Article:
Dean’s list

Working in the academia, I can assure you that getting on the dean’s list is really hard, but worth it. In a cohort of 200 students, less than 5 will be on the Dean’s list and a great deal of companies value that achievement. It shows hard work and dedication on the part of the student. Skills prospective employers look for.

As I mentioned previously, my son missed out on being put on academic probation by 2%. He is an OP 1 student., clearly he is smart and shouldn’t be on academic probation.

So why was he struggling at Uni? He had different priorities.

He was out partying, doing things he was not meant to, including climbing buildings and structures he was not allowed to climb, smoking weed and getting drunk.

He also bought (with his own money), a high performance motor bike (350CC). He has wanted to buy a bike for a while and I told him that there is no way he will be able to ride the bike in the winter and that insurance premium will be really high. Getting a bike is one of the first adult decision he made on his own and he only told me that he bought a bike months after he bought it. ( he is now the proud owner of two bikes. He has one here in Aus and one there at his Uni)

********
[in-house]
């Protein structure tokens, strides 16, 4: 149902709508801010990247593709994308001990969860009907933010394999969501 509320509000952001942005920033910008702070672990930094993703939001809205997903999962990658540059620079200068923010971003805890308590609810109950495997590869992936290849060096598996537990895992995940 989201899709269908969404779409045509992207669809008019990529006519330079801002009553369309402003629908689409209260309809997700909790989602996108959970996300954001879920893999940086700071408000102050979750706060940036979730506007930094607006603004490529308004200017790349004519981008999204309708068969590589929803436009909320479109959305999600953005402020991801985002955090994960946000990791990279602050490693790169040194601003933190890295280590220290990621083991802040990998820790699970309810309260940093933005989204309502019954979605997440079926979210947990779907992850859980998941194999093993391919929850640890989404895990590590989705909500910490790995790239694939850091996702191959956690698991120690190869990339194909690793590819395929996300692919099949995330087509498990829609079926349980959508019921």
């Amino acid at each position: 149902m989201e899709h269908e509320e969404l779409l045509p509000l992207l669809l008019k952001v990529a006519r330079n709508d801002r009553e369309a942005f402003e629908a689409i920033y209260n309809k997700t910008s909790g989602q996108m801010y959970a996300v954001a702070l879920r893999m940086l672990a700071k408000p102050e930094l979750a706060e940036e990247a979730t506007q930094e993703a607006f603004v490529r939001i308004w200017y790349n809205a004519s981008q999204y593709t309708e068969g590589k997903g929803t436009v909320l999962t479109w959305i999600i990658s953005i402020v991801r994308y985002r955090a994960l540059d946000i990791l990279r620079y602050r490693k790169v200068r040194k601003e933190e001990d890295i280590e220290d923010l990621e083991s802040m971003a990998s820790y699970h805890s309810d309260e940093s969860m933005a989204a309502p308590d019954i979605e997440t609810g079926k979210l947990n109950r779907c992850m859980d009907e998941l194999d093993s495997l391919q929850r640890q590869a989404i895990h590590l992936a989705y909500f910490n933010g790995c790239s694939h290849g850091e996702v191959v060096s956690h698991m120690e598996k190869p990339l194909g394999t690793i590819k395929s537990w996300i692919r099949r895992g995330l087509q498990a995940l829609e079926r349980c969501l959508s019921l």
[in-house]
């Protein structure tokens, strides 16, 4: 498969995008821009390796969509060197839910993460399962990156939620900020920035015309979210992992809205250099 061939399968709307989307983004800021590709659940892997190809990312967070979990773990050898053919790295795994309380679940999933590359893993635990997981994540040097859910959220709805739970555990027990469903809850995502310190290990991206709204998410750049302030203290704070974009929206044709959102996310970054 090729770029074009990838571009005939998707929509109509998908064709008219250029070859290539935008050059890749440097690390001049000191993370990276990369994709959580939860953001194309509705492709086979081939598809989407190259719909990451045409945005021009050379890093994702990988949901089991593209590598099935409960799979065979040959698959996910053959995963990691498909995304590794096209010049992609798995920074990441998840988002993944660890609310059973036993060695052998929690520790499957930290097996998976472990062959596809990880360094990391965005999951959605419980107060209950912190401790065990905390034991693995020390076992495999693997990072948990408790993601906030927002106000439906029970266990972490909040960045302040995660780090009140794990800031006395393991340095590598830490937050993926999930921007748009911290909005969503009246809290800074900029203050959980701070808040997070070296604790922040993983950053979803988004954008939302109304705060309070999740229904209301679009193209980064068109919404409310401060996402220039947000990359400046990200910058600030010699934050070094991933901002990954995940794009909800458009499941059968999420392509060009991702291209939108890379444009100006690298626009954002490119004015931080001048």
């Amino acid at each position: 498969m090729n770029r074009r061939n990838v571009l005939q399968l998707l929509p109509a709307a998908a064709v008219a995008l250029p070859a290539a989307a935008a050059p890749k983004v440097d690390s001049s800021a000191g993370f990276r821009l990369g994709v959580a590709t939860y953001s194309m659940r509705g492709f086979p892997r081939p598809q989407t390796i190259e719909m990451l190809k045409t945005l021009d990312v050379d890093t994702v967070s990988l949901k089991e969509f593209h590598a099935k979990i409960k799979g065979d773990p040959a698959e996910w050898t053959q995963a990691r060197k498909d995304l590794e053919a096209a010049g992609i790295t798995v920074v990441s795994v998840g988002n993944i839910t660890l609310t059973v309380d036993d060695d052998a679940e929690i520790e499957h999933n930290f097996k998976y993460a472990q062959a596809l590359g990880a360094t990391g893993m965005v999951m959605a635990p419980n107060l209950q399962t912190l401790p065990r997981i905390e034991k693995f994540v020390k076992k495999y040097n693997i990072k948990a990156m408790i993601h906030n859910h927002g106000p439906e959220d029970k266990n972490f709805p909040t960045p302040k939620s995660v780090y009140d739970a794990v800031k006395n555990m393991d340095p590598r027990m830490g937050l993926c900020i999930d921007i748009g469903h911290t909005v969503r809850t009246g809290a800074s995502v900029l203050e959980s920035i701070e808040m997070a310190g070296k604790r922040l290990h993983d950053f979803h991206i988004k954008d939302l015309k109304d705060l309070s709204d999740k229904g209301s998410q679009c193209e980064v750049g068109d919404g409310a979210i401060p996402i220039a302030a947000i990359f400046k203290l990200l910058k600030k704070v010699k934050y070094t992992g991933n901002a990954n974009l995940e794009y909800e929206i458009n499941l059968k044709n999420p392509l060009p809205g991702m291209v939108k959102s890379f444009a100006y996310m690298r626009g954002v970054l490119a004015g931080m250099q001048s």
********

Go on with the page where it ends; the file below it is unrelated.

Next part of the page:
How did I deal with this all?

For slacking at Uni, it is a very typical behaviour. it is the first year of absolute freedom and not having a mom to watch over him.However, I still needed to hold him accountable, so I told him that I will only pay the first round of fees, if he has to repeat a subject, he will have to sell his kidney and pay for it. Other than that, I let it be. After all he is an adult and is in charge of his destiny. He needs to be accountable for his own actions.

That being said, the mother in me was terrified. Every time an unknown car stopped in front of my house, I was sure it was the cops coming to break the bad news that my son did something stupid.

He usually calls me up every weekend. Yesterday he called me and told me, He is on the Dean’s list.

My contribution to him getting on the Dean’s list? Nothing. I just allowed them to take responsibility for their own actions. Eventually they come around to their good senses.

It works.

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